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The HCPro residency department delivers compliance advice, best practices, training tools, and sample forms and documents to solve the toughest challenges in graduate medical education. These resources help residency program managers to ensure resident competence, comply with accreditation standards, and operate an efficient and effective residency program.

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  • Heard this week

    “The ability to stay calm, when everyone around you is decompensating, is a skill that is developed over time in medical school and residency and is truly a requirement to competently gain control over an emergent situation.”

    -Valerie A. Jones, MD, obstetrician-gynecologist, explains why she believes depersonalization is vital when physicians perform surgical procedures.

  • Moonlighting as a medical resident

    Moonlighting affords several benefits to residents. It allows them to bring in additional income to assist with the repayment of their student loans.  It also presents the opportunity for residents to gain experience in a more general specialty than their own (e.g., internal medicine).

  • An insider's look at the ACGME's Back to Bedside grant opportunity: Part 2

    Spending time with patients and their families brings residents and fellows joy in their work. Finding meaning in their careers helps prevent burnout and can improve well-being. However, administrative tasks, clinical documentation requirements, and electronic health record duties often curtail the time residents get to spend with patients.

  • Categorical vs. preliminary residents

    The ACGME uses the terms “categorical” and “preliminary” to identify the type of training commitment that the program has to the resident. A categorical resident enters a training program with the intent of completing training and graduating from the program. In contrast, a preliminary resident has a one- or two-year commitment to train in the program, with no intention of completing training in that specific program.

  • Resident Well-Being: A Guide for Residency Programs

    For many new physicians, residency can be a major source of stress and fatigue, which affects their ability to care for themselves and their patients. Recently, the ACGME added a Well-Being section to its Common Program Requirements. Although it is not a new problem, issues regarding physician mental health have been slow to address thanks to certain lingering stigmas.

    Resident Well-Being is a tool for residency program directors, coordinators, and faculty to teach residents how to pay more attention to their self-care and understand the influence their wellness has on the care they give their patients. This resource will specifically address how to help residents with burnout, depression, stress, and achieving a healthy work-life balance. Training tools are included, as well as case studies and examples from various programs about the tools they have already implemented for resident wellness.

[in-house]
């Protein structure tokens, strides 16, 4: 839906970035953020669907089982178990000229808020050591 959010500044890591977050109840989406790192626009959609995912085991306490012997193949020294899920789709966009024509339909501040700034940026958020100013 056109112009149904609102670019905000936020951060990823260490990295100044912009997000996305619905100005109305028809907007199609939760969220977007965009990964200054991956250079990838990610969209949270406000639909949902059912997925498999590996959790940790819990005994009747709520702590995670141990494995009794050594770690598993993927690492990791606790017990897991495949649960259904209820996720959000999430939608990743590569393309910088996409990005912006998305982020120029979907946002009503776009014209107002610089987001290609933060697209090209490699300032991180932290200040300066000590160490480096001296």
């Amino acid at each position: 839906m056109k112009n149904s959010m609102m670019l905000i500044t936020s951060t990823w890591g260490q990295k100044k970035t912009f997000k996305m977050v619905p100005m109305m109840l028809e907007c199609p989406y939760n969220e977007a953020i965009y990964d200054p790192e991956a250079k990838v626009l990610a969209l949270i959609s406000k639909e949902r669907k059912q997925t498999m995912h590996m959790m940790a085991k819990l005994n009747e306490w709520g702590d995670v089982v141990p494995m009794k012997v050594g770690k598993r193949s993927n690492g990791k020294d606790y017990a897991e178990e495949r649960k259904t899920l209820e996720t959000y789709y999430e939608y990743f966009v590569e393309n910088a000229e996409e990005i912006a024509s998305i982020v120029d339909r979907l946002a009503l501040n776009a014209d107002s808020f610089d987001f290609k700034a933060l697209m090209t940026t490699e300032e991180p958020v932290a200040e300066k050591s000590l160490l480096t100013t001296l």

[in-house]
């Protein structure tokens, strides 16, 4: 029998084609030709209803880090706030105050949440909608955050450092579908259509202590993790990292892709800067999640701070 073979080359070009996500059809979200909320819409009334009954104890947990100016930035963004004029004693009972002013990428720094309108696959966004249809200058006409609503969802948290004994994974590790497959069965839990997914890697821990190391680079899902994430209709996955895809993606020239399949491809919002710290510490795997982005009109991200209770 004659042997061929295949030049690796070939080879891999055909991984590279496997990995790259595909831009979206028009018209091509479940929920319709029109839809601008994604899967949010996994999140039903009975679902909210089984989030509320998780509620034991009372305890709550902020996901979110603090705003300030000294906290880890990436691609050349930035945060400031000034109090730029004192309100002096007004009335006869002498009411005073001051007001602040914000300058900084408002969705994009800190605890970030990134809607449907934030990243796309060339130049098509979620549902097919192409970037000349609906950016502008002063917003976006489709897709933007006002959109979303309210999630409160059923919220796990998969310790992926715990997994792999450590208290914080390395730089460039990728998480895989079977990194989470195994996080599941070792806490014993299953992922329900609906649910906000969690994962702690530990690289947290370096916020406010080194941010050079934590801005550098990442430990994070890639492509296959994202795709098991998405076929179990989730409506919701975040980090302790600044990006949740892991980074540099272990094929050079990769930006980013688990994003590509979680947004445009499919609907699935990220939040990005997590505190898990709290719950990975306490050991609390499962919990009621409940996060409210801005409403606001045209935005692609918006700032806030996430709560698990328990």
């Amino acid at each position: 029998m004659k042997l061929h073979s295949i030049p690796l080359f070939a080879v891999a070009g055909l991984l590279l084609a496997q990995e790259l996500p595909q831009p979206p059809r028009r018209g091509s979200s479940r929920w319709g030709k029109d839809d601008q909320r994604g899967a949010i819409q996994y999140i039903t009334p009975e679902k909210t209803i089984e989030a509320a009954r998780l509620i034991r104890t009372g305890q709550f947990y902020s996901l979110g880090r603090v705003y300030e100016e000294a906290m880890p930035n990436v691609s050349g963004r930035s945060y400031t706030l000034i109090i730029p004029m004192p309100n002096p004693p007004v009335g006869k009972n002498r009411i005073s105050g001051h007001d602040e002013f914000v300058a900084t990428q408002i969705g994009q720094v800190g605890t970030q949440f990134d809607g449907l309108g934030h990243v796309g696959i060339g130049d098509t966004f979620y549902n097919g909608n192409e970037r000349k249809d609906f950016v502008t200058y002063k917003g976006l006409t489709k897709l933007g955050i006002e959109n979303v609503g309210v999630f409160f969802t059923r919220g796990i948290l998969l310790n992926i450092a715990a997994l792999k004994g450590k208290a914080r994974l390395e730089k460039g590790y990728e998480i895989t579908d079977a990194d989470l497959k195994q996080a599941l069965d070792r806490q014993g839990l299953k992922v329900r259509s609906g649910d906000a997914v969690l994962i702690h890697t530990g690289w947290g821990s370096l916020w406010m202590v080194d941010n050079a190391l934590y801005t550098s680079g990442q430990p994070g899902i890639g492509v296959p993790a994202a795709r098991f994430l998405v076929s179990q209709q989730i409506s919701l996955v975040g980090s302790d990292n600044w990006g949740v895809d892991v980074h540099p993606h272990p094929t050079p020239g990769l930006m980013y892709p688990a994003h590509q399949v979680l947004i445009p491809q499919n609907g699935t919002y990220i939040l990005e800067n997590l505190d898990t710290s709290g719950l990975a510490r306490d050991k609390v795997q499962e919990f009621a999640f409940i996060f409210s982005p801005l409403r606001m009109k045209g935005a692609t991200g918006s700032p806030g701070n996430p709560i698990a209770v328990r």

This book will help you:

       - Assess your program for resident wellness
       - Identify signs of burnout and depression in residents
       - Create a safe working and social environment for residents to excel

    For more information or to order your copy, click here.

  • Physicians take top six spots on US salary survey

    Physicians accounted for eight of the top 15 highest-paying jobs, with most earning more than $300,000 a year, according to a report from LinkedIn.

    The report, based on data gleaned from more than two million LinkedIn members in the United States, also found that healthcare is the only top-five paying industry with a greater proportion of women. The average salary for a medical doctor is $161,200, which is more than $80,000 higher than the average salaries of people with a four-year degree.

    Physicians occupy the top six highest-paying jobs on the list, and eight of the top 15 spots. The total median compensation in the LinkedIn report includes median cash bonuses, which can vary from $25,000 to $90,000 based upon specialty. 

    The list includes:

    • Orthopedic surgeon, $450,000
    • Cardiologist, $382,000
    • Radiologist, $374,000
    • Plastic surgeon, $350,000
    • Anesthesiologist, $350,000
    • Emergency surgeon, $314,000

    Ophthalmologists and medical directors were 14th and 15th on the list, respectively, with each reporting median compensation of $250,000.

    Source: HealthLeaders


Residency Blog


  • Heard this week

    “When you are unfamiliar with a topic being discussed on rounds, take the risk and ask about it. Better to sound a bit green and learn something new than to stay silent and not know what to do when you get that 3:00 a.m. call.”

    - Kirk Sidey, MD, discusses overcoming the fears that plague residents.